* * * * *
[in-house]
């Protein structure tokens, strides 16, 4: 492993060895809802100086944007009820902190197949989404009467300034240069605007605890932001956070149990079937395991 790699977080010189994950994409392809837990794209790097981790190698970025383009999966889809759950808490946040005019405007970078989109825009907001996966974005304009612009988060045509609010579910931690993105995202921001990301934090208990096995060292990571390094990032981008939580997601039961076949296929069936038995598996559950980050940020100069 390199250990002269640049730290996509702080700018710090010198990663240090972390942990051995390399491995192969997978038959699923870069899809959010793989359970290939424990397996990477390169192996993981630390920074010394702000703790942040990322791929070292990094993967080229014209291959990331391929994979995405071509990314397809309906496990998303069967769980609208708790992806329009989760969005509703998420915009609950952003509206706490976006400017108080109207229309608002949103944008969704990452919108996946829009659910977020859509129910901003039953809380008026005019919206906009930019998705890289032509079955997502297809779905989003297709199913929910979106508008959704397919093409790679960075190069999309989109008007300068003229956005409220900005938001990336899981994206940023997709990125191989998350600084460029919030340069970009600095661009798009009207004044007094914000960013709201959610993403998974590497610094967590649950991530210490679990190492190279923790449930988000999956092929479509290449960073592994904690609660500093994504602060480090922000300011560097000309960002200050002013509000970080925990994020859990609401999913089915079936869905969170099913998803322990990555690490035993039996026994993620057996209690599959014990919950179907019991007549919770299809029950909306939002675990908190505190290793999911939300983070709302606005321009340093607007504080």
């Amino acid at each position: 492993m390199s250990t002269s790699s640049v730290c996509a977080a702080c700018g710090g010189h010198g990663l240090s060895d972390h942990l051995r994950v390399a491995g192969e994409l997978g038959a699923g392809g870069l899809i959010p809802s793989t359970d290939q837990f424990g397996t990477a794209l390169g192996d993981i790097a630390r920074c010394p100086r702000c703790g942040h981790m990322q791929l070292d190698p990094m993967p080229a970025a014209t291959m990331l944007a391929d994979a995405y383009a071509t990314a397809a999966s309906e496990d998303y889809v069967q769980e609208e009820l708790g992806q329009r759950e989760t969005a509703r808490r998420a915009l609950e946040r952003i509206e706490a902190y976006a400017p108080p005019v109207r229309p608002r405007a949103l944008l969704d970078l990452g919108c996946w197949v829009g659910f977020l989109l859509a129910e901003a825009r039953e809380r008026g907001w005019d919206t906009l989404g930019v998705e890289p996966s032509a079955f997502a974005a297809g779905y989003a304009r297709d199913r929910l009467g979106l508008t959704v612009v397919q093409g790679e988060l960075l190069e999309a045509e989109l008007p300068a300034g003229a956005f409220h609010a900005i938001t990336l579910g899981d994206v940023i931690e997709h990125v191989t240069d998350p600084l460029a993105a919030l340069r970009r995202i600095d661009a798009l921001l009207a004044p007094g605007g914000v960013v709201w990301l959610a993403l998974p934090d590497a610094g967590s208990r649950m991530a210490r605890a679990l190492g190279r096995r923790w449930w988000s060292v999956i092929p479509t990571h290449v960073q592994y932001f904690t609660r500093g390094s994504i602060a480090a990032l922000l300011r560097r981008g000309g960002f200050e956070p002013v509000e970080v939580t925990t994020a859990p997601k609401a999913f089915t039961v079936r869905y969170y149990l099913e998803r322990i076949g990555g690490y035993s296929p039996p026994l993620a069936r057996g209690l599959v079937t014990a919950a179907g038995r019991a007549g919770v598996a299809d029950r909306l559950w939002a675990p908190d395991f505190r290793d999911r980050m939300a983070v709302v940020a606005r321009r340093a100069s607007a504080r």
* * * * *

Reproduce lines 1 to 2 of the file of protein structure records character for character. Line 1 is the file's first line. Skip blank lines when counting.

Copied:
[in-house]
């Protein structure tokens, strides 16, 4: 492993060895809802100086944007009820902190197949989404009467300034240069605007605890932001956070149990079937395991 790699977080010189994950994409392809837990794209790097981790190698970025383009999966889809759950808490946040005019405007970078989109825009907001996966974005304009612009988060045509609010579910931690993105995202921001990301934090208990096995060292990571390094990032981008939580997601039961076949296929069936038995598996559950980050940020100069 390199250990002269640049730290996509702080700018710090010198990663240090972390942990051995390399491995192969997978038959699923870069899809959010793989359970290939424990397996990477390169192996993981630390920074010394702000703790942040990322791929070292990094993967080229014209291959990331391929994979995405071509990314397809309906496990998303069967769980609208708790992806329009989760969005509703998420915009609950952003509206706490976006400017108080109207229309608002949103944008969704990452919108996946829009659910977020859509129910901003039953809380008026005019919206906009930019998705890289032509079955997502297809779905989003297709199913929910979106508008959704397919093409790679960075190069999309989109008007300068003229956005409220900005938001990336899981994206940023997709990125191989998350600084460029919030340069970009600095661009798009009207004044007094914000960013709201959610993403998974590497610094967590649950991530210490679990190492190279923790449930988000999956092929479509290449960073592994904690609660500093994504602060480090922000300011560097000309960002200050002013509000970080925990994020859990609401999913089915079936869905969170099913998803322990990555690490035993039996026994993620057996209690599959014990919950179907019991007549919770299809029950909306939002675990908190505190290793999911939300983070709302606005321009340093607007504080």